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Chicken, pancetta and honeydew salad


Summer is definitely over, but that shouldn’t stop us from reminiscing about the quintessential dishes that we’ve enjoyed over the last few weeks, and all of the season’s star produce. One of my favorite things about summer is the melon. Canteloup, honeydew, Brazilian, yellow, orange and green, always sweet and refreshing. Sometime in August I bought a beautiful little honeydew and also found myself at home alone that week. I decided on a fresh little salad that combines chicken (in this case, leftover ginger and spice fried chicken strips, but grilled chicken with a little garlic would be perfect as well), salty pancetta and juicy, ripe honeydew. I paired it with a light lemony dressing that I’ll think you’ll love.

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Ribbon carrot salad with mint and spicy lime-cumin vinaigrette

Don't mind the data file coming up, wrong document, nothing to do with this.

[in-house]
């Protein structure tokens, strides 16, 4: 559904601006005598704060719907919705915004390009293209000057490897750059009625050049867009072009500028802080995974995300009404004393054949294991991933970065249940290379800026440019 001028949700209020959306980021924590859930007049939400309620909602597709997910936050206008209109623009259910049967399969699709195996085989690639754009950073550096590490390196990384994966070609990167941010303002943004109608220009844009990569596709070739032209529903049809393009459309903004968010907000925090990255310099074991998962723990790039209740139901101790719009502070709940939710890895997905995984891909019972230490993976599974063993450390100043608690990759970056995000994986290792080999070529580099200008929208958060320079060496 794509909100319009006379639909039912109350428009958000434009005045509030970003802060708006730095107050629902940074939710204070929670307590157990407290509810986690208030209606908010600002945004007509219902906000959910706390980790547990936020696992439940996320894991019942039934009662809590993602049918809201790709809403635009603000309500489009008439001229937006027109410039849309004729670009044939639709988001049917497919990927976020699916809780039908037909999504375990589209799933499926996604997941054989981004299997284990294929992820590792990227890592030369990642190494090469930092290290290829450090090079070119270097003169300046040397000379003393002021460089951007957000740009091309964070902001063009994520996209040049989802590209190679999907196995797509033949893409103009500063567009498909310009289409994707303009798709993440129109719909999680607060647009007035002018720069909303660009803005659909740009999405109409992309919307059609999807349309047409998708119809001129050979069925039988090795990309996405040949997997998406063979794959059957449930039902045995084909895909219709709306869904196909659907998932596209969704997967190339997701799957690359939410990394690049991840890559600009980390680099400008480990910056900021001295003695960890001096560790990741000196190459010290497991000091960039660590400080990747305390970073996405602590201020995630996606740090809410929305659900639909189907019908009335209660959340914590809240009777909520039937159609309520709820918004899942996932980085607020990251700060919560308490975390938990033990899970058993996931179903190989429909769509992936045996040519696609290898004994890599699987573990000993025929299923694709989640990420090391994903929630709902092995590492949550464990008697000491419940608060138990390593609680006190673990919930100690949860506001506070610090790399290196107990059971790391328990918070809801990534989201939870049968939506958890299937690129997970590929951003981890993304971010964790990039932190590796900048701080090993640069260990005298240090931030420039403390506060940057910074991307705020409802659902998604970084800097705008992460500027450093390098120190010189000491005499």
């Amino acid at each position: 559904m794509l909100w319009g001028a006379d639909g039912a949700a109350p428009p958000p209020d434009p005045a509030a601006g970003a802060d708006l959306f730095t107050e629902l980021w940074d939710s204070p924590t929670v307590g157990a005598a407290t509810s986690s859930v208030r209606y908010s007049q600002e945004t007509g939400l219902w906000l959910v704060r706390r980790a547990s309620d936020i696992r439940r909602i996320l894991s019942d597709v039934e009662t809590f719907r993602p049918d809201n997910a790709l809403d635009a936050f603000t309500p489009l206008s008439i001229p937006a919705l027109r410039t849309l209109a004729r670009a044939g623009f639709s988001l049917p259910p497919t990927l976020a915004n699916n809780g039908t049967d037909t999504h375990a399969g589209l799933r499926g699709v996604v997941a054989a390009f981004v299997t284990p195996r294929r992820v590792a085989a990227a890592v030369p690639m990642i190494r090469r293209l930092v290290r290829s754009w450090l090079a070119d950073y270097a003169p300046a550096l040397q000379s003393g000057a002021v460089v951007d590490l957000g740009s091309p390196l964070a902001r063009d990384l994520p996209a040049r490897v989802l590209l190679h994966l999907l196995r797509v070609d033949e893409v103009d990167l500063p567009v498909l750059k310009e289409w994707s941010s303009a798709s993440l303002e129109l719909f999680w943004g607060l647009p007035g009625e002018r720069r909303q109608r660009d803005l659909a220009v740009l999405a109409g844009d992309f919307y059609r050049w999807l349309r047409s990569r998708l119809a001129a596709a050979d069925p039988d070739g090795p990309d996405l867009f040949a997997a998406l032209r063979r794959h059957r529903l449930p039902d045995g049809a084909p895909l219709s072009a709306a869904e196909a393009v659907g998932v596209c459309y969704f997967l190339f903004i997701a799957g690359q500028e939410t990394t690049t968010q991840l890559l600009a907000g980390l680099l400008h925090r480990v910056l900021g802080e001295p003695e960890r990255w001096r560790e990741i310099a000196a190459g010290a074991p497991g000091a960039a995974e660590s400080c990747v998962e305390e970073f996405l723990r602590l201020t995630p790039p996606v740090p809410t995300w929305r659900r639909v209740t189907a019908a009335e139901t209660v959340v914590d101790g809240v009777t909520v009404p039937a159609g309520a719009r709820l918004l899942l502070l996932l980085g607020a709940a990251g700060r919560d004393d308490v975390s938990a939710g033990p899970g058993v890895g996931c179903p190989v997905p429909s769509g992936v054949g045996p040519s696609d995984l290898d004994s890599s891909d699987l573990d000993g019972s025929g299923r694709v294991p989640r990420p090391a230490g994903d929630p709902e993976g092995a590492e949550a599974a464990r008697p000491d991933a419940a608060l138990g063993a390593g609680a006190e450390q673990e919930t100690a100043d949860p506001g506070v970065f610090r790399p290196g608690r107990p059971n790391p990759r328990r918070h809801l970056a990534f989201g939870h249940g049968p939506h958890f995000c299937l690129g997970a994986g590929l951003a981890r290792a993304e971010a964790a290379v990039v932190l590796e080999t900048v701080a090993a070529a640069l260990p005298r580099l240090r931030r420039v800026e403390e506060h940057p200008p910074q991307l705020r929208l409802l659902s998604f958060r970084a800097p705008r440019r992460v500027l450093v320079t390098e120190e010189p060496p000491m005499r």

I found the most beautiful carrots at the market the other day. Violet and off-white verging on green, pale yellow and orange. I knew that I had to focus on presentation, without forgetting about flavor. Although it was very time consuming, I decided on a ribbon carrot salad with a simple spicy and fresh cumin/lime/mint vinaigrette. I hope you like it!


Ribbon carrot salad with mint and spicy lime-cumin vinaigrette

1 lb carrots, preferably colorful ones!
A few of the carrot fronds, washed and trimmed
1 small green onion, finely chopped
1 large handful of mint, roughly chopped
2 T olive oil
1 T red wine vinegar
1-2 T chile garlic sauce
2 t brown sugar
1 t cumin
2 T lime juice

Shredding these carrots would make this whole ordeal a lot easier, but less pretty too ;) I used a vegetable peeler to peel my carrots into ribbons. In a large bowl, mix all other remaining ingredients and season to taste. Go easy on the spices, you can always add more later, depending on how you like it! Add the carrots and fronds once the vinaigrette is ready and let marinate for at least 30 minutes before eating, to soften up the carrots and infuse them with flavor! This simple salad will be even better the next day, so why not make a double batch?